want to thank the original bill cosponsors, Senators Santorum and Dodd for
introducing this legislation and for working with me to fine-tune it. I
would also like to express my deep appreciation and thanks to the Ranking
Member, Senator Kennedy, for his hard work during this process. Of course,
in providing thanks to the members, I would be remiss if I did not mention
the staff. Specifically, I want to thank Jen Vesey with Sen. Santorum; Jim
Fenton, Ben Berwick, Tamar Magarik, and Elizabeth Hoffman with Sen. Dodd,
and Caya Lewis with Sen. Kennedy’s office, as well as my staff – Steve
Northrup, Aaron Bishop, Tec Chapman, Martina Bebin, and Shana Christrup.
I also want to thank the various groups and individuals who work on behalf
of individuals and families affected by autism spectrum disorder. I
appreciate the way in which this community of advocates has come together to
work with me and my colleagues on this. If they had not worked together so
well -- with each other and with us as our Committee worked on this bill --
I doubt we would be here today.
Mr. SANTORUM: Chairman Enzi, first let me express my sincere
gratitude to you and your staff for investing so much time and thoughtful
effort in this important legislation, as well as thank Senators Dodd and
Kennedy, and their staffs. Few things are more important than the health and
happiness of our nation’s children, and the Combating Autism Act will go a
long way to helping those diagnosed with Autism live up to their full
potential. We have a tremendous opportunity to make a real difference in the
lives of children with autism and their families. This federal investment
will lead to better understanding of autism, increase awareness, diagnosis
and intervention - all things that will make a profound impact on families
struggling for answers and hope.
Autism raises complex and emotional issues. All of us who worked so hard on
this legislation sought to keep the primary focus of the bill on autism
research and awareness. However, in addressing the key issues within S 843,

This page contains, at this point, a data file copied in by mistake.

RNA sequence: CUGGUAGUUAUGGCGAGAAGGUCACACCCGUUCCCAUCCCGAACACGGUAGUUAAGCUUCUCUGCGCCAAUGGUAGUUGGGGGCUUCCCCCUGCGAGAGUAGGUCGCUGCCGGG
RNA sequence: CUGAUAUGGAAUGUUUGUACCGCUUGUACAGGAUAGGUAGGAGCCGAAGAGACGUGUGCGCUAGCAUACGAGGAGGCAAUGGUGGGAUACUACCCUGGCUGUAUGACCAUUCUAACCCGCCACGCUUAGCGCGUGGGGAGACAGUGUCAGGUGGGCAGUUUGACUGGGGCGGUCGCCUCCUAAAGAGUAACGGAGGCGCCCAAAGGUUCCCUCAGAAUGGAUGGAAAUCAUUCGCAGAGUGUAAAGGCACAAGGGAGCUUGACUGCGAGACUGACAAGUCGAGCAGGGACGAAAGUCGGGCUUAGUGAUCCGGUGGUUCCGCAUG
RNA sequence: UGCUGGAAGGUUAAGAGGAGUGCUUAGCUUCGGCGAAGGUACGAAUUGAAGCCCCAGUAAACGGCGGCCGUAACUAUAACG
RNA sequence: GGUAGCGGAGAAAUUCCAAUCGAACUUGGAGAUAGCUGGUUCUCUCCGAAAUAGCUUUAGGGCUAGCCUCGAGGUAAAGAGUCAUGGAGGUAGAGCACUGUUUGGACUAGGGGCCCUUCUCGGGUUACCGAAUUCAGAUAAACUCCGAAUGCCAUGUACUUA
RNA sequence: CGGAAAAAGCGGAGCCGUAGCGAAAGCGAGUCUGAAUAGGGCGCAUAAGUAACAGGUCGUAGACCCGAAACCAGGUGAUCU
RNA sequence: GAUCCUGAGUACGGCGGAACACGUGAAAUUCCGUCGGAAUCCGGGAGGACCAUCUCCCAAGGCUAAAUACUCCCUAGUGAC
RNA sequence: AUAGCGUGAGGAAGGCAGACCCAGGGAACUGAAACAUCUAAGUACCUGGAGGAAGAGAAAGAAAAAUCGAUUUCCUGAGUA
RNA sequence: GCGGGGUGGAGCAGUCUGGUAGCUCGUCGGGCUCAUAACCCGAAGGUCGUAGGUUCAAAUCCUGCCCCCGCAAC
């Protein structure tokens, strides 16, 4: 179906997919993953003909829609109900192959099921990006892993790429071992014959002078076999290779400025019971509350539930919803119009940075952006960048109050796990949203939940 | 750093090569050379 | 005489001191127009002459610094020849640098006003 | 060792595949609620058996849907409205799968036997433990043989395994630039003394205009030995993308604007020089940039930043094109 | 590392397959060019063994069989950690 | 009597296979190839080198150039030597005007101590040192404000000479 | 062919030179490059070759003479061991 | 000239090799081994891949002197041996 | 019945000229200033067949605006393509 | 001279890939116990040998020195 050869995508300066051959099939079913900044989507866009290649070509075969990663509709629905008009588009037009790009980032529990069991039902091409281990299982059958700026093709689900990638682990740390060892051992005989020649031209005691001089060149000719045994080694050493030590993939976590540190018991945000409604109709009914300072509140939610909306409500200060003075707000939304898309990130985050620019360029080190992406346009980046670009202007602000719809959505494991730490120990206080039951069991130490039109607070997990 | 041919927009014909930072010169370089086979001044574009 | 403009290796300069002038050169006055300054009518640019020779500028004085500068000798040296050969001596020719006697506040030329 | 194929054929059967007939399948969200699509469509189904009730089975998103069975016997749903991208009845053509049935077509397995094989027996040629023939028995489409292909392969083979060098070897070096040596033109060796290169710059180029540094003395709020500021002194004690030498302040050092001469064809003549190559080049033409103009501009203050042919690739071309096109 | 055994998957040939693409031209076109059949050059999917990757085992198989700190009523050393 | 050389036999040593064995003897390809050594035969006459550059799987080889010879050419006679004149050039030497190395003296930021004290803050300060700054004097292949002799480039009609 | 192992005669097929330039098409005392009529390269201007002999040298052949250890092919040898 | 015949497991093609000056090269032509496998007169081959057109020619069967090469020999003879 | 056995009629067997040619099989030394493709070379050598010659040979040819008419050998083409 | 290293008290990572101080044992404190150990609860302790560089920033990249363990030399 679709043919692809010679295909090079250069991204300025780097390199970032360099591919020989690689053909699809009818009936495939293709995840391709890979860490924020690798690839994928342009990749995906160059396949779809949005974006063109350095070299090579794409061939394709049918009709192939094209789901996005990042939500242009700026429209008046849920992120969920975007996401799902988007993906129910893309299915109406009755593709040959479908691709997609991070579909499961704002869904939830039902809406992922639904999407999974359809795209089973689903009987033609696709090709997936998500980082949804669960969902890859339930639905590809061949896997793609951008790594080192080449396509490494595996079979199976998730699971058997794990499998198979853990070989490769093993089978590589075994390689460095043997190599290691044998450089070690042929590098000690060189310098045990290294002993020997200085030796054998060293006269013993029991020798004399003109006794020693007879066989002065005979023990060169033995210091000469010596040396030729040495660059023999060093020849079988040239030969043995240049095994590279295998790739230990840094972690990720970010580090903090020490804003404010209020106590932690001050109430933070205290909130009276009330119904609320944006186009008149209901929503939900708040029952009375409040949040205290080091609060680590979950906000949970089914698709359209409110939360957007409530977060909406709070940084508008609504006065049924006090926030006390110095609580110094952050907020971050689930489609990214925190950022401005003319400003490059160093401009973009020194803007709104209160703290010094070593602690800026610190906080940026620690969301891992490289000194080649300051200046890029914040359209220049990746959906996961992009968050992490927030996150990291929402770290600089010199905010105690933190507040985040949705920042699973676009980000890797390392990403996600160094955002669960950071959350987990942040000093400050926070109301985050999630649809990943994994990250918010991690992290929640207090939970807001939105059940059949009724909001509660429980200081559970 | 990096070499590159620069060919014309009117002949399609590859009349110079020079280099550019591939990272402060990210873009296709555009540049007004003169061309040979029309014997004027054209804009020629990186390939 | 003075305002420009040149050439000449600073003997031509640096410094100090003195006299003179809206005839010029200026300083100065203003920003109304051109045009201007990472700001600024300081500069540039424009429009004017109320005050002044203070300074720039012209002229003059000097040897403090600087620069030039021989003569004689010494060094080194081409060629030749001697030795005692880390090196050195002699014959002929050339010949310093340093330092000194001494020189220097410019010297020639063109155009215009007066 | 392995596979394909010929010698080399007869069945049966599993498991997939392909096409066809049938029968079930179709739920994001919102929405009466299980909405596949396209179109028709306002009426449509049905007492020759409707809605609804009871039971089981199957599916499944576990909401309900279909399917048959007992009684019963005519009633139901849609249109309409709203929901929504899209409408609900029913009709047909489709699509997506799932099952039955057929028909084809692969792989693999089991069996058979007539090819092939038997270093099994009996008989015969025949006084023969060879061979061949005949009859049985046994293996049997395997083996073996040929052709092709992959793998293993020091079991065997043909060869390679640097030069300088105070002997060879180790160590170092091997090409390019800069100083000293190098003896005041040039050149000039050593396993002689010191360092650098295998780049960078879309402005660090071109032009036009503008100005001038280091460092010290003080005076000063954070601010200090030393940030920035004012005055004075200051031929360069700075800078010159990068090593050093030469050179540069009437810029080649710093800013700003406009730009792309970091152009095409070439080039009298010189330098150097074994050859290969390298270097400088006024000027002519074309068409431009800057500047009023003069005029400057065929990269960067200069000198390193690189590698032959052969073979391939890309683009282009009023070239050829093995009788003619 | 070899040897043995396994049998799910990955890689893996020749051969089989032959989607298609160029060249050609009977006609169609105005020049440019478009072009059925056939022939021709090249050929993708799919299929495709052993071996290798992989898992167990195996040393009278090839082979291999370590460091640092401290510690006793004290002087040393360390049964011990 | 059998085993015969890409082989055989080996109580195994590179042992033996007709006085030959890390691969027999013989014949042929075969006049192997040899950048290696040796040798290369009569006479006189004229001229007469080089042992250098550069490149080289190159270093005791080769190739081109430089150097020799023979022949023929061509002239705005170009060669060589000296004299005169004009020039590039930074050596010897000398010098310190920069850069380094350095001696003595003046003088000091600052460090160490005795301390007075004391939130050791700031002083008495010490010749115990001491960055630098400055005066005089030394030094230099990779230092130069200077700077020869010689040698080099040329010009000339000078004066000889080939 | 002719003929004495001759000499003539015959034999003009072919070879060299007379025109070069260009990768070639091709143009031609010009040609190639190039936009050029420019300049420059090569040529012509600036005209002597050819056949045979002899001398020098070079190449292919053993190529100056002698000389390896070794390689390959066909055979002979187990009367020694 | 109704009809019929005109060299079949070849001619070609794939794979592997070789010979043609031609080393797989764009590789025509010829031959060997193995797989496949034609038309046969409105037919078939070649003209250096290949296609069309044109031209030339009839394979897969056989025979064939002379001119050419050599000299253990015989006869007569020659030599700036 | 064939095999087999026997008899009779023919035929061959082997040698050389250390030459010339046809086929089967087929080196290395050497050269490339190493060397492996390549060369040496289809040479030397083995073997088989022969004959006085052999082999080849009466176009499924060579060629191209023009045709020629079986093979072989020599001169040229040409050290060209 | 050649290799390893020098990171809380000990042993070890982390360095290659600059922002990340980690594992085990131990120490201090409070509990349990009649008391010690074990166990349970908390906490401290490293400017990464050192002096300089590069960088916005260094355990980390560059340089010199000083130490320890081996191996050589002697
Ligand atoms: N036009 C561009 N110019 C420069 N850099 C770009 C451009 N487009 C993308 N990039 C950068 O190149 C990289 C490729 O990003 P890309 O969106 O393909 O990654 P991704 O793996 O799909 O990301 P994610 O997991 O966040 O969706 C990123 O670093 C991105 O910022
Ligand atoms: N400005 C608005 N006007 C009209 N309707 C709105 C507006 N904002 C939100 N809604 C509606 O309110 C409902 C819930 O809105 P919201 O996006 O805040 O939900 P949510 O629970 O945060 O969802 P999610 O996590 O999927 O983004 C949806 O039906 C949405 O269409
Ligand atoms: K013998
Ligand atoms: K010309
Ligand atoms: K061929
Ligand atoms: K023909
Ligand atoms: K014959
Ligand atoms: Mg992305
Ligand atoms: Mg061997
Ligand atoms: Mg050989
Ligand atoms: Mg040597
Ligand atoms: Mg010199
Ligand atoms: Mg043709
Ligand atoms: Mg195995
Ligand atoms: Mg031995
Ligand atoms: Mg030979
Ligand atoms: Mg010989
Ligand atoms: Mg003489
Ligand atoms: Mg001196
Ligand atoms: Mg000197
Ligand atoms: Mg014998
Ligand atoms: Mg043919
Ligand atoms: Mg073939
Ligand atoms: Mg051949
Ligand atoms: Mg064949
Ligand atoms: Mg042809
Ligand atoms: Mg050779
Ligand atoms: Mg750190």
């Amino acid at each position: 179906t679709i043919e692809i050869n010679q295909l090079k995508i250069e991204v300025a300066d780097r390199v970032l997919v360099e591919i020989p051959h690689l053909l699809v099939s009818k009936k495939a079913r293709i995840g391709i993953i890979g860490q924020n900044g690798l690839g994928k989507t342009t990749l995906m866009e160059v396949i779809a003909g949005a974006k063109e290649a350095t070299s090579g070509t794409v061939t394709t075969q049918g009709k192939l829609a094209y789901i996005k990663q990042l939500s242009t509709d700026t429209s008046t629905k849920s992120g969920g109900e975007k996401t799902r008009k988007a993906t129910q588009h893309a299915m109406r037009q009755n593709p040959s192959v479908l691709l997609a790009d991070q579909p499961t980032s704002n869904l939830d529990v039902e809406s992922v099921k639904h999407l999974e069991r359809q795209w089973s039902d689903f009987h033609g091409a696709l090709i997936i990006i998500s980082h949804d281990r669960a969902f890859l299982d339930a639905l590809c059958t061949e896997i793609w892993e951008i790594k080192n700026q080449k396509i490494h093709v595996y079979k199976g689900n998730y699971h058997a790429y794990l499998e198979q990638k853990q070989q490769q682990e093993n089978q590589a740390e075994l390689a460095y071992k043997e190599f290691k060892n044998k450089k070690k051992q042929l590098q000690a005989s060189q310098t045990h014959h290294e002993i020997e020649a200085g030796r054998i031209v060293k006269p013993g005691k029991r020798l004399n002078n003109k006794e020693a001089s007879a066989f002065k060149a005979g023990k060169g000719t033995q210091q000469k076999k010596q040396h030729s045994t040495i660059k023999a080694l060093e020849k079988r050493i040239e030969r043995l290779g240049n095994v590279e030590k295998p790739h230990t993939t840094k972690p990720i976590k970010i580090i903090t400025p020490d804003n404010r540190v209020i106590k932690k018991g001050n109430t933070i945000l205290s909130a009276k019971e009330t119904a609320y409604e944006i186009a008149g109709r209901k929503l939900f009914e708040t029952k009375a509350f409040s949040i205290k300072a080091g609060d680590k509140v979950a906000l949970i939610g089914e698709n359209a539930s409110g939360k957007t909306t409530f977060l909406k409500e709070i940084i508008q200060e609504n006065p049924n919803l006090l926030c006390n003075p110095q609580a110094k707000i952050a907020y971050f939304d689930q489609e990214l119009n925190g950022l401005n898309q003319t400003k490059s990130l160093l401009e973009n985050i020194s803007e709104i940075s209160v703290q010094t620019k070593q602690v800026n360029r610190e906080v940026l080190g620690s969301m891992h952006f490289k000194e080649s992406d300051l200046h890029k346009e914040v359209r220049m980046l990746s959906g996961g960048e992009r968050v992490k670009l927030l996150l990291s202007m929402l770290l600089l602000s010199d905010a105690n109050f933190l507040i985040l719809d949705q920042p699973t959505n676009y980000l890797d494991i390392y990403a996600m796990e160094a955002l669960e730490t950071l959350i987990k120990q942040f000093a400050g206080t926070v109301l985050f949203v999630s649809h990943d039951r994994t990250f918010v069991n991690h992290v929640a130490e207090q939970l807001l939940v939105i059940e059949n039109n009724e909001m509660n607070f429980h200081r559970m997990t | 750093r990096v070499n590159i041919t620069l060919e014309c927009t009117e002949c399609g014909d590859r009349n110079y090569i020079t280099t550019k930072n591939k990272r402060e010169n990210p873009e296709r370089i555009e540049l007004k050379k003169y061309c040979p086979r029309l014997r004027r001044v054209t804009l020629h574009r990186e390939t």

some have raised concerns regarding a potential link between vaccines,
vaccine components (such as thimerosal), and autism. Mr. Chairman, can you
clarify your position on this issue?
Mr. ENZI: I’m happy to do so. In 2004 the Institute of Medicine’s
Immunization Safety Review Committee concluded that the body of
epidemiological evidence “favors rejection of a causal relationship between
the MMR vaccine and autism spectrum disorder” and also “favors rejection of
a causal relationship between thimerosal-containing vaccines and autism
spectrum disorder.” The IOM committee also found that “potential biological
mechanisms for vaccine-induced autism spectrum disorder that have been
generated to date are theoretical only.”
However, the IOM committee also acknowledged that “[a]bsent biomarkers,
well-defined risk factors, or large effect sizes, the committee cannot rule
out, based on the epidemiological evidence, the possibility that vaccines
contribute to autism spectrum disorder in some small subset or very unusual
circumstances.” The IOM committee also noted that “experiments showing
effects of thimerosal on biochemical pathways in cell culture systems and
showing abnormalities in the immune system or metal metabolism in people
with autism spectrum disorder are provocative,” and suggested that “the
autism spectrum disorder research community should consider the appropriate
composition of the autism spectrum disorder research portfolio with some of
these new findings in mind.”
I agree with the IOM committee’s recommendation that “available funding for